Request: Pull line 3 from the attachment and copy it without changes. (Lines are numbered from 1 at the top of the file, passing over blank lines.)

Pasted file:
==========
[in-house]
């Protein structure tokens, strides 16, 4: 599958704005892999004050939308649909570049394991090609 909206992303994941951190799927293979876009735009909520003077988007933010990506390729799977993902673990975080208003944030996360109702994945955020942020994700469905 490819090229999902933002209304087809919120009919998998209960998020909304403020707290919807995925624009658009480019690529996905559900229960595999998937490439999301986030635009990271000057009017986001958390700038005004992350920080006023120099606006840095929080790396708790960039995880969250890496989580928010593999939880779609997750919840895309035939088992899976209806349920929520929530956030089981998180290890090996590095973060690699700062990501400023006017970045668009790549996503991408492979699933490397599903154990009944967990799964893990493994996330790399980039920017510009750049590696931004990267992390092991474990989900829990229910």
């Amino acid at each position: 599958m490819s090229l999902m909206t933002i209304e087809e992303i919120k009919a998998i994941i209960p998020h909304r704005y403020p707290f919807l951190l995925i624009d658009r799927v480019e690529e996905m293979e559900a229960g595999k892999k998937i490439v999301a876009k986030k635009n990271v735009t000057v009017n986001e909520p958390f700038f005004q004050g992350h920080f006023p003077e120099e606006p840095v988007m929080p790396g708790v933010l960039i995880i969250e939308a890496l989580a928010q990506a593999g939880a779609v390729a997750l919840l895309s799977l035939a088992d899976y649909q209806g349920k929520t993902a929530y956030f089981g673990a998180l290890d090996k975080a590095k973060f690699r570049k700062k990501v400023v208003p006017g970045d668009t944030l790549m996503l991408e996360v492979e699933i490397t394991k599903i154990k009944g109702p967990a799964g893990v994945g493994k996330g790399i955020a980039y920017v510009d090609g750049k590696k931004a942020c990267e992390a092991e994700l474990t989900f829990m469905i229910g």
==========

């Amino acid at each position: 599958m490819s090229l999902m909206t933002i209304e087809e992303i919120k009919a998998i994941i209960p998020h909304r704005y403020p707290f919807l951190l995925i624009d658009r799927v480019e690529e996905m293979e559900a229960g595999k892999k998937i490439v999301a876009k986030k635009n990271v735009t000057v009017n986001e909520p958390f700038f005004q004050g992350h920080f006023p003077e120099e606006p840095v988007m929080p790396g708790v933010l960039i995880i969250e939308a890496l989580a928010q990506a593999g939880a779609v390729a997750l919840l895309s799977l035939a088992d899976y649909q209806g349920k929520t993902a929530y956030f089981g673990a998180l290890d090996k975080a590095k973060f690699r570049k700062k990501v400023v208003p006017g970045d668009t944030l790549m996503l991408e996360v492979e699933i490397t394991k599903i154990k009944g109702p967990a799964g893990v994945g493994k996330g790399i955020a980039y920017v510009d090609g750049k590696k931004a942020c990267e992390a092991e994700l474990t989900f829990m469905i229910g």